Walter Simonson’s run is collected in five volumes called Thor Visionaries. I’m currently reading the third volume, so I have yet to see things like Thor turning into the Frog of Thunder. (I can’t wait for that.) But already I love this run and highly recommend it to anyone wanting to explore Thor’s mythology for the first time.
In vol. 1, the greatest story is Thor meeting Beta Ray Bill. His story is the first in Simonson’s run, so really my initial introduction to Thor comics was all about Bill. The story begins when S.H.I.E.L.D. asks Thor to investigate an alien ship, which he believes to be a warship on inspection. But Beta Ray Bill, a horse-like alien, is guarding the ship from inside. He and Thor have a fierce battle over it.
On its own, this isn’t all that interesting — until Bill picks up Thor’s hammer, Mjolnir. This just hasn’t happened before. Only those worthy to wield the power of Thor can pick up the hammer, and the fact that Bill wields it instantly elevates him to more than some forgettable alien villain.
After Bill beats Thor, he is able to journey to Asgard and tell his story. It turns out Bill’s race, the Korbinites, is nearly extinct, and the last of his people are inside a fleet of warships. It’s Bill’s job to protect them, along with his sentient ship Skuttlebutt. The reason for Bill’s appearance is a scientific process that gave him the abilities of a wild beast, making him better able to protect his people.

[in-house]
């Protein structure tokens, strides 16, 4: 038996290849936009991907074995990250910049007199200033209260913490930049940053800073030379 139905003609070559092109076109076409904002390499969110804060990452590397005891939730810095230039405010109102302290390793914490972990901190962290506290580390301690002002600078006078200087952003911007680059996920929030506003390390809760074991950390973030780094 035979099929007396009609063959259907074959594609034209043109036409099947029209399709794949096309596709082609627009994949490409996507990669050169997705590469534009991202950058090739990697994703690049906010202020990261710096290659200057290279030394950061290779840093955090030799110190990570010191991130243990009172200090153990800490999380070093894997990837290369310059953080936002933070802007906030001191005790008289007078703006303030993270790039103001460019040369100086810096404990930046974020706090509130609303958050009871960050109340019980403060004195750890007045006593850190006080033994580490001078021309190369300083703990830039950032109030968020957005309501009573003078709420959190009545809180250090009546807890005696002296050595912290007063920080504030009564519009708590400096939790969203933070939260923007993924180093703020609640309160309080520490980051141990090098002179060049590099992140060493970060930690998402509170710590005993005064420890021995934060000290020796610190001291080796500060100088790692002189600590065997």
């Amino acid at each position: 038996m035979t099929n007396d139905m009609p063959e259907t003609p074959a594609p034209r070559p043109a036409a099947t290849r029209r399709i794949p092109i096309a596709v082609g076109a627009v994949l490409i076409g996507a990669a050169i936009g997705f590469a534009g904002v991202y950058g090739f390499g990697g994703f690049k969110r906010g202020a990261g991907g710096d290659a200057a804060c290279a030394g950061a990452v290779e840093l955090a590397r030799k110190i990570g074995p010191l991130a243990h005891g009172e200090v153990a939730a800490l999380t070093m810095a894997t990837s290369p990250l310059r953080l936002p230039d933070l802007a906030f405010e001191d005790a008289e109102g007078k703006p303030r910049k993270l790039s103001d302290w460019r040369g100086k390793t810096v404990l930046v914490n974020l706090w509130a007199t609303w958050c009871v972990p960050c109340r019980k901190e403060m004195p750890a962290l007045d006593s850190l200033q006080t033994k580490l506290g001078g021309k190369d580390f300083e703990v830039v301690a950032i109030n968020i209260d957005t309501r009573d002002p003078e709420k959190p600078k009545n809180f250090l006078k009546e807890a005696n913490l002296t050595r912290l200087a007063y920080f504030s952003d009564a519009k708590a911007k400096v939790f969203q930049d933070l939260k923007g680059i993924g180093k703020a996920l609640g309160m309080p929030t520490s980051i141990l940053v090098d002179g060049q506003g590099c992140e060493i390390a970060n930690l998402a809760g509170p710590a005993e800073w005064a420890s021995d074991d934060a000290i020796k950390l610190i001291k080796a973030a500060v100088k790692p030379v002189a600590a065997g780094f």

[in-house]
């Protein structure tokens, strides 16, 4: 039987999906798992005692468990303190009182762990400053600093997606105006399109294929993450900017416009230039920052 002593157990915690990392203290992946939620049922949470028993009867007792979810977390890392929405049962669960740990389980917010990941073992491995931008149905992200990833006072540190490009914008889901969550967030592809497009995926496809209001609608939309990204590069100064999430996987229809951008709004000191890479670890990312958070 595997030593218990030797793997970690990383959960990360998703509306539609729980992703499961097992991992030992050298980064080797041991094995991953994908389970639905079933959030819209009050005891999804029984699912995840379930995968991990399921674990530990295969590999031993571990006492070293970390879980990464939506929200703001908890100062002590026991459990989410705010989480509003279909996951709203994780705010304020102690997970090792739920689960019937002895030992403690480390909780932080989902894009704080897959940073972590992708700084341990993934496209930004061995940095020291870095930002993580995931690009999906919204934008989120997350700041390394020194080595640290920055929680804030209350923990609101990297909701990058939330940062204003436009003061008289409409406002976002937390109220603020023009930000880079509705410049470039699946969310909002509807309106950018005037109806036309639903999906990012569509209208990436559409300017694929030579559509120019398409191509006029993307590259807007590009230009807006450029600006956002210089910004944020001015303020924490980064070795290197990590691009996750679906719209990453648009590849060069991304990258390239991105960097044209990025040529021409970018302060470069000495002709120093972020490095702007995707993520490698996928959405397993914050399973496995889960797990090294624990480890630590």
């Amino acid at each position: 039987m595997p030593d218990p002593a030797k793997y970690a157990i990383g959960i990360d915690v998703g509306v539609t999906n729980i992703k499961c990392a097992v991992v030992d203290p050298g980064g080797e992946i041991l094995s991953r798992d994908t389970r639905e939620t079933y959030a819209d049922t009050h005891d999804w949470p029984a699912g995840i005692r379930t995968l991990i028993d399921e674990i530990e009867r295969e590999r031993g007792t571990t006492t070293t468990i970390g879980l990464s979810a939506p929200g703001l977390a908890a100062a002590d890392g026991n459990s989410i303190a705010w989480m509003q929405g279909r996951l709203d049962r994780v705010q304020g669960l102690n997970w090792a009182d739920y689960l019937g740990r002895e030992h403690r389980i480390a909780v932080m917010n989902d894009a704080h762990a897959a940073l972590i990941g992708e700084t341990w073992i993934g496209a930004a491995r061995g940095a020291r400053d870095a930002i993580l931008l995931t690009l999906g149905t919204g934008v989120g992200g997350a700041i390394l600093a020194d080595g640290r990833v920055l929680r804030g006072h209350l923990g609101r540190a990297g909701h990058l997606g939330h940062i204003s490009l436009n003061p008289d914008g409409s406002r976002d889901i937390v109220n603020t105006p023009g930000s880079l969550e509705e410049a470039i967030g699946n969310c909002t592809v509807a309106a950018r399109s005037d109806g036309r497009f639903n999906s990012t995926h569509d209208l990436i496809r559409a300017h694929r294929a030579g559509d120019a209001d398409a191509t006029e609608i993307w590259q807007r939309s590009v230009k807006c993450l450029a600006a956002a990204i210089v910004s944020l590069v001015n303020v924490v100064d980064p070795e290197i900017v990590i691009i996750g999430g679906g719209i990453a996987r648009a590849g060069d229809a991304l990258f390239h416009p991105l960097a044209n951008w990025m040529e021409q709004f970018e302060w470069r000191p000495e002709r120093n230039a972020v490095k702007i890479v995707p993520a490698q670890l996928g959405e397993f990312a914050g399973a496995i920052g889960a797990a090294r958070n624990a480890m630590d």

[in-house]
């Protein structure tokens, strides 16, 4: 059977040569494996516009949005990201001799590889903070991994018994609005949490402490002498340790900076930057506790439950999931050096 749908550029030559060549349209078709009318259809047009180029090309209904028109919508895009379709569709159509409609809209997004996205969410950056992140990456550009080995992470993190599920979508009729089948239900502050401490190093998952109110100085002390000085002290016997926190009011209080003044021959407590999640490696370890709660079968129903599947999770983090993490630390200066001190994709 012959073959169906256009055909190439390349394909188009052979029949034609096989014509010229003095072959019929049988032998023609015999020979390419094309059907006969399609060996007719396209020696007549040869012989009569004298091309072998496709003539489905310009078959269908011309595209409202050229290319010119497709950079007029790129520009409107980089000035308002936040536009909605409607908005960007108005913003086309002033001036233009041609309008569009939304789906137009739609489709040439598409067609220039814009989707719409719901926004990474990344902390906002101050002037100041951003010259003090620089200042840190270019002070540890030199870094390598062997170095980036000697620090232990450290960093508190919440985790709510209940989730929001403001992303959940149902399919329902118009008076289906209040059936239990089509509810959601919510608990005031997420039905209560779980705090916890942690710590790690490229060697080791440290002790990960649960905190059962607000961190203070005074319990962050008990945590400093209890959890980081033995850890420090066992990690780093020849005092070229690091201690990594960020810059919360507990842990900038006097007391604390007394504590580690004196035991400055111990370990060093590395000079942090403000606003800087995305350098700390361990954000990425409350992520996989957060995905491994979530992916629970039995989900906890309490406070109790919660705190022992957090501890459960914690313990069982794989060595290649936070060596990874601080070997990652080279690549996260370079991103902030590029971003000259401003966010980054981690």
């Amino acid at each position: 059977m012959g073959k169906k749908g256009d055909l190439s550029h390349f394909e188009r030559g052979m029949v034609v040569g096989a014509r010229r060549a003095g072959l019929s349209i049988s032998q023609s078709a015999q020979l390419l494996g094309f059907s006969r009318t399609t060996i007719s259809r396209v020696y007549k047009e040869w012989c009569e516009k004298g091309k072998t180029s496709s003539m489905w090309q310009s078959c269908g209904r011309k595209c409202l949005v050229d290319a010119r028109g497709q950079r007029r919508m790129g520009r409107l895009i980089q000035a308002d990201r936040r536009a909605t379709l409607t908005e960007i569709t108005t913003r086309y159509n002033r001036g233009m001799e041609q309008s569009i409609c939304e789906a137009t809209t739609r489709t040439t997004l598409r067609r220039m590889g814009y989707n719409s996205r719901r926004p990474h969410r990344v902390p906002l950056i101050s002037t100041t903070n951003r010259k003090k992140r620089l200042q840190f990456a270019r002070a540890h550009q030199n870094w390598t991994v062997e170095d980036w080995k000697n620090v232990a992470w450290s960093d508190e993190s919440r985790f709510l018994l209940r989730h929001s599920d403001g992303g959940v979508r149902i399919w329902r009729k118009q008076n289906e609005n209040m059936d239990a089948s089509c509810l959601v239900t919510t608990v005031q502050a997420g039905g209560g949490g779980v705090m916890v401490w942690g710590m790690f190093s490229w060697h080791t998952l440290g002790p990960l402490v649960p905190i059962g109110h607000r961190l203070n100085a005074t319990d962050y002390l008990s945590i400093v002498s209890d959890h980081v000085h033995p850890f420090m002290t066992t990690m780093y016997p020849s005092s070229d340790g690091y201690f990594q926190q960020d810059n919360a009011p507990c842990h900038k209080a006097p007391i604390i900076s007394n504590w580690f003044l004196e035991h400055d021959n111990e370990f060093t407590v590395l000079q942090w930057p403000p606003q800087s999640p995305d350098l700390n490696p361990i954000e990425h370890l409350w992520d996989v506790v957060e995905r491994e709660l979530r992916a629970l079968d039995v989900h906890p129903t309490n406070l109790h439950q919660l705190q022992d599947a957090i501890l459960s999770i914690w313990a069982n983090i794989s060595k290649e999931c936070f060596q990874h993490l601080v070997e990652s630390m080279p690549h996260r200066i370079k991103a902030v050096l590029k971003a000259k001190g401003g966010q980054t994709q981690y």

Odin decides that Thor and Bill should battle for Mjolnir. During the battle, Bill is able to scrape to a win over Thor, but he chooses not to kill Thor. Impressed, Odin decides to forge Bill his very own weapon, called Stormbreaker; it has the same powers as Thor’s hammer. From then on, Beta Ray Bill can strike Stormbreaker on the ground to return to his original Korbinite form. On top of all that, Sif — my favorite character in the series, a mighty warrior and Thor’s old flame — falls in love with Bill and decides to accompany him when he leaves Asgard.